Obama gets bigger 'bounce' than Romney did, but it’s more like a 'blip'

Post-convention polling shows a modest 'bounce' for President Obama, which is better than Mitt Romney did last week.  But the race is way too close to call, and many voters remain undecided.

Pablo Martinez Monsivais/AP
Supporters listen to President Barack Obama speak during a campaign event at the University of Iowa on Friday in Iowa City, Iowa.

Early returns are in, and it looks like President Obama got more of a poll bounce right after his party’s convention than Mitt Romney did out of the GOP’s big event.

Gallup’s daily tracking poll for Friday put Obama's job approval rating at 52 percent, the highest it’s been since the killing of Osama bin Laden. Obama has also moved to a three-point lead over Mitt Romney among registered voters (48-45 percent), up from Obama's one-point margin over the last nine days.

“It is possible that these upticks are short-lived and that the race will devolve back to a parity by next week,” Gallup editor-in-chief Frank Newport wrote in his morning-after analysis. “On the other hand, if Obama builds on and sustains his higher job approval rating and lead over Romney, it could signal a possible resetting of the presidential race as it enters the remaining three-and-a-half weeks before the first debate on Oct. 3.”

By comparison, Romney’s standing bounced not at all after last week’s Republican convention.

Are you more (or less) liberal than President Obama? Take our quiz!

Morning-after convention polls can evaporate pretty quickly, and Friday’s grim jobs report just hours after Obama’s convention speech Thursday night may hasten that. Plus, post-convention bounces going back to 1964 have averaged a healthier five points. Still, an upticked three point plus for Obama in a very close race can make the difference between a second term in office and packing his bags for Chicago come January.

A fuller picture of recent polls brings a mixed picture for Obama (and for Romney).

An Ipsos/Reuters Poll sees “the beginning of a convention bump for the President.” Obama is up 2 points to 46 percent and Romney down one point to 44 percent among likely voters.

In addition, according to Ipsos/Reuters, Obama’s ratings on his personal attributes have increased across some metrics: “Tough enough for the job” is up 4 points to 42 percent; “Represents America” is up 4 points to 44 percent; “Will protect American jobs” is up 4 points to 40 percent; “Can be effective in Washington” is up 4 points to 38 percent; “Presidential” is up 3 points to 45 percent; “Understands people like me” is up 3 points to 44 percent; and “Has the right values” is up 3 points to 44 percent.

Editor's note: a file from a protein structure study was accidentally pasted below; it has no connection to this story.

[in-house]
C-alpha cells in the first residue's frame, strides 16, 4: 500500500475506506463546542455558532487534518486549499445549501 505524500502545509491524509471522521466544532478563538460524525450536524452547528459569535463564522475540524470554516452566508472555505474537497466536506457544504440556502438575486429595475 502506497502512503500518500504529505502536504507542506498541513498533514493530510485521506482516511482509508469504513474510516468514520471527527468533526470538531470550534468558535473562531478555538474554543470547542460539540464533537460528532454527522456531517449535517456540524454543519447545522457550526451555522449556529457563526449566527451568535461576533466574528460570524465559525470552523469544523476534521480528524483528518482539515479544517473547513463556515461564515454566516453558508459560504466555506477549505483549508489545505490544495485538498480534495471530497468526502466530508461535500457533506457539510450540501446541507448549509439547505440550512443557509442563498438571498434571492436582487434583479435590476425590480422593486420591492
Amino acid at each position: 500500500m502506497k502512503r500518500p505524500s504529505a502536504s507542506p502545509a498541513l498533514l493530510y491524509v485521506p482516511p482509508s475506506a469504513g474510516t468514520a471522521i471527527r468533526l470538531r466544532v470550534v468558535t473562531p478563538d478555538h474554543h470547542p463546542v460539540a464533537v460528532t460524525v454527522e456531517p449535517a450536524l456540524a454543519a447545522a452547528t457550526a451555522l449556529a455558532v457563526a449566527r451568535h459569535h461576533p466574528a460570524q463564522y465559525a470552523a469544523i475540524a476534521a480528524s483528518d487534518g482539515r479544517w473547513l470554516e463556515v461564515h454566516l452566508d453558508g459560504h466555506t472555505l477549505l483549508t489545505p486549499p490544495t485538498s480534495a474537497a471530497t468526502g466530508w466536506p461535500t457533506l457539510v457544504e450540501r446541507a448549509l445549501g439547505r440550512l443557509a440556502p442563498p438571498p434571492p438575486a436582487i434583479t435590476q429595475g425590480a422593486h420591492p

Note that all of those figures are in the 40s – not great marks.

Meanwhile, a new poll for The Hill newspaper finds that a majority of voters believe the country is worse off today than it was four years ago (52 percent) and that President Obama does not deserve reelection (54 percent). The Rasmussen Reports daily Presidential Tracking Poll for Friday shows Romney ahead of Obama among voters nationwide by one point (46-45 percent).

On the other hand, RealClearPolitics has Obama ahead by just under one point, but – perhaps more significantly – ahead at least slightly in 10 of 12 battleground states. (All except North Carolina and Missouri.)

Another measure of convention performance – Obama’s acceptance speech – has gotten mixed reviews at best. Too low-key, some are saying, not enough detail or forward-looking ideas for a second term.

Newsweek/Daily Beast special correspondent Michael Tomasky (no great fan of the Romney/Ryan ticket) didn’t hold back: “Barack Obama gave a dull and pedestrian speech tonight, with nary an interesting thematic device, policy detail, or even one turn of phrase.”

But Howard Kurtz, Newsweek’s Washington bureau chief says he’s found out why “the president deliberately dialed it down, stopping well short of the altitudes he is capable of reaching.”

“While the pundits are generally calling the president’s Thursday night address mediocre, Obama and his advisers had taken great pains to avoid soaring rhetoric that might have been derided as empty,” Kurtz writes on Newsweek’s Daily Beast website. “Indeed, they extensively tested the president’s speech in dial groups, a type of focus group where voters twist dials to register approval or disapproval of specific passages, and say it tested off the charts. The reaction, they say, was more positive than to Obama’s 2008 acceptance speech in Denver.”

Election Day two months from now will tell whether or not that ploy paid off for Obama.

Are you more (or less) liberal than President Obama? Take our quiz!

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